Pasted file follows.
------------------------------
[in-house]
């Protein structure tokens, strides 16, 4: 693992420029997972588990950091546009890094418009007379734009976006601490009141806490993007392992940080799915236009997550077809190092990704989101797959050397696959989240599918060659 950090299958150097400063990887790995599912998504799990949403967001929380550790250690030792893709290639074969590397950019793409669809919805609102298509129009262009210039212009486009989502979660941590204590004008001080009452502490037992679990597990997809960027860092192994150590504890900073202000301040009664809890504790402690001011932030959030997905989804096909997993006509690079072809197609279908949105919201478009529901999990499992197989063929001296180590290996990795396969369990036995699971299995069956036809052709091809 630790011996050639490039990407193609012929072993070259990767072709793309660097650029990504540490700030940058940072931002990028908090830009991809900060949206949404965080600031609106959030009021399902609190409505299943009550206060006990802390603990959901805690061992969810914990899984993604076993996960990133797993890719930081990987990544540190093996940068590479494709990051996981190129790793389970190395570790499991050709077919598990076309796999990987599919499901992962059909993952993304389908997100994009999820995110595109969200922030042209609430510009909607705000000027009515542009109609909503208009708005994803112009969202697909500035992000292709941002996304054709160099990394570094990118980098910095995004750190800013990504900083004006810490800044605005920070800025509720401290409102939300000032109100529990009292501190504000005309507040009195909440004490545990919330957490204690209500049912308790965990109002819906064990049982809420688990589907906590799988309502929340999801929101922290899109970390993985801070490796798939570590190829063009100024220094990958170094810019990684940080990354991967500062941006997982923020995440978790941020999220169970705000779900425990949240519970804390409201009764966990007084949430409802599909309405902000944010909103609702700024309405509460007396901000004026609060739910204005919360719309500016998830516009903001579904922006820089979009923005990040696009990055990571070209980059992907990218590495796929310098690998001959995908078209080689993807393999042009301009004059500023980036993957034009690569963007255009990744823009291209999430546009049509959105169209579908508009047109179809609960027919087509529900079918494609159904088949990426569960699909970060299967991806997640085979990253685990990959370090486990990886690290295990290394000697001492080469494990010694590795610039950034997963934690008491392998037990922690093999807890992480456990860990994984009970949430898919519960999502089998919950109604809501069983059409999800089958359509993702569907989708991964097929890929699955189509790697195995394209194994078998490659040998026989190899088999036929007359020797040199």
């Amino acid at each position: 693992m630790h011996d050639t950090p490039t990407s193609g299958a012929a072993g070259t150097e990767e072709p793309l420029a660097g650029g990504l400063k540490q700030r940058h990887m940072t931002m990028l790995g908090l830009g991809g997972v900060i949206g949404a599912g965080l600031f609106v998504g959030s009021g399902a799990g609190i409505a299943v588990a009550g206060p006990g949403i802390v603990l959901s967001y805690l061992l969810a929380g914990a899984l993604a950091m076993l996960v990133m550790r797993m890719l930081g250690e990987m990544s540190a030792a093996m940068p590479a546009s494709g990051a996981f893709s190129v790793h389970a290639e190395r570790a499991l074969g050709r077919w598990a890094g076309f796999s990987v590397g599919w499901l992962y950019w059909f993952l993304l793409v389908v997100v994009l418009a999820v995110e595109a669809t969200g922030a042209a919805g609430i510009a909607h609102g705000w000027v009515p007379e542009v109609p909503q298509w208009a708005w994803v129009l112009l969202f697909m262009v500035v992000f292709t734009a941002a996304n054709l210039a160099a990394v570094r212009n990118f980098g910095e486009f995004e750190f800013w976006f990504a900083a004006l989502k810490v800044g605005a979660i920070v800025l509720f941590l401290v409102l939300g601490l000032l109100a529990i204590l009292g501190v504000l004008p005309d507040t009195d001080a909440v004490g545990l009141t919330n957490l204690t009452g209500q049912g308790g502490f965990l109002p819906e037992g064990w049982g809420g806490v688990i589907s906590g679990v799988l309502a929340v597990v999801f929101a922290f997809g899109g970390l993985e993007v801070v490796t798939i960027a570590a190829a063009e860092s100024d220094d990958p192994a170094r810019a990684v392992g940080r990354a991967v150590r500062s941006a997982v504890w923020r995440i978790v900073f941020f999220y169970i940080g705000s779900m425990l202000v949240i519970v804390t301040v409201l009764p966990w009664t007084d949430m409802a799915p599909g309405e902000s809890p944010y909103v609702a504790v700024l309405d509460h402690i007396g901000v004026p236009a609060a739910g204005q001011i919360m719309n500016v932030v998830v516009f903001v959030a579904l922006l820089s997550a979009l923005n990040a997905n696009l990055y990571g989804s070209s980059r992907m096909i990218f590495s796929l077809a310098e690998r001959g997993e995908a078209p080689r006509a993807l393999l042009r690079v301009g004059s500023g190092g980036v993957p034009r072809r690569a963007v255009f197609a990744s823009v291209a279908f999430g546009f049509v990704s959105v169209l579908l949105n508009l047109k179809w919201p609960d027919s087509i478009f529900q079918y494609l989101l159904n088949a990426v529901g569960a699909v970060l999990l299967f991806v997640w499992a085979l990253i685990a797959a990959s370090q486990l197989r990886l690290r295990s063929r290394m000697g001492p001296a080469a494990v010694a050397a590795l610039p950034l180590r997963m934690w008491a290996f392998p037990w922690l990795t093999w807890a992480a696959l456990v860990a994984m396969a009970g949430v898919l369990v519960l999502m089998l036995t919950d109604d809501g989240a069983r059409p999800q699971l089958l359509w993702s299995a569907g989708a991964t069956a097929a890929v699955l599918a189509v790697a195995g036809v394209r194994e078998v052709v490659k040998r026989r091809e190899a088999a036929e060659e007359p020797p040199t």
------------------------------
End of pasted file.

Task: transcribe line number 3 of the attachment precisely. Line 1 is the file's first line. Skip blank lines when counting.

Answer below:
């Amino acid at each position: 693992m630790h011996d050639t950090p490039t990407s193609g299958a012929a072993g070259t150097e990767e072709p793309l420029a660097g650029g990504l400063k540490q700030r940058h990887m940072t931002m990028l790995g908090l830009g991809g997972v900060i949206g949404a599912g965080l600031f609106v998504g959030s009021g399902a799990g609190i409505a299943v588990a009550g206060p006990g949403i802390v603990l959901s967001y805690l061992l969810a929380g914990a899984l993604a950091m076993l996960v990133m550790r797993m890719l930081g250690e990987m990544s540190a030792a093996m940068p590479a546009s494709g990051a996981f893709s190129v790793h389970a290639e190395r570790a499991l074969g050709r077919w598990a890094g076309f796999s990987v590397g599919w499901l992962y950019w059909f993952l993304l793409v389908v997100v994009l418009a999820v995110e595109a669809t969200g922030a042209a919805g609430i510009a909607h609102g705000w000027v009515p007379e542009v109609p909503q298509w208009a708005w994803v129009l112009l969202f697909m262009v500035v992000f292709t734009a941002a996304n054709l210039a160099a990394v570094r212009n990118f980098g910095e486009f995004e750190f800013w976006f990504a900083a004006l989502k810490v800044g605005a979660i920070v800025l509720f941590l401290v409102l939300g601490l000032l109100a529990i204590l009292g501190v504000l004008p005309d507040t009195d001080a909440v004490g545990l009141t919330n957490l204690t009452g209500q049912g308790g502490f965990l109002p819906e037992g064990w049982g809420g806490v688990i589907s906590g679990v799988l309502a929340v597990v999801f929101a922290f997809g899109g970390l993985e993007v801070v490796t798939i960027a570590a190829a063009e860092s100024d220094d990958p192994a170094r810019a990684v392992g940080r990354a991967v150590r500062s941006a997982v504890w923020r995440i978790v900073f941020f999220y169970i940080g705000s779900m425990l202000v949240i519970v804390t301040v409201l009764p966990w009664t007084d949430m409802a799915p599909g309405e902000s809890p944010y909103v609702a504790v700024l309405d509460h402690i007396g901000v004026p236009a609060a739910g204005q001011i919360m719309n500016v932030v998830v516009f903001v959030a579904l922006l820089s997550a979009l923005n990040a997905n696009l990055y990571g989804s070209s980059r992907m096909i990218f590495s796929l077809a310098e690998r001959g997993e995908a078209p080689r006509a993807l393999l042009r690079v301009g004059s500023g190092g980036v993957p034009r072809r690569a963007v255009f197609a990744s823009v291209a279908f999430g546009f049509v990704s959105v169209l579908l949105n508009l047109k179809w919201p609960d027919s087509i478009f529900q079918y494609l989101l159904n088949a990426v529901g569960a699909v970060l999990l299967f991806v997640w499992a085979l990253i685990a797959a990959s370090q486990l197989r990886l690290r295990s063929r290394m000697g001492p001296a080469a494990v010694a050397a590795l610039p950034l180590r997963m934690w008491a290996f392998p037990w922690l990795t093999w807890a992480a696959l456990v860990a994984m396969a009970g949430v898919l369990v519960l999502m089998l036995t919950d109604d809501g989240a069983r059409p999800q699971l089958l359509w993702s299995a569907g989708a991964t069956a097929a890929v699955l599918a189509v790697a195995g036809v394209r194994e078998v052709v490659k040998r026989r091809e190899a088999a036929e060659e007359p020797p040199t």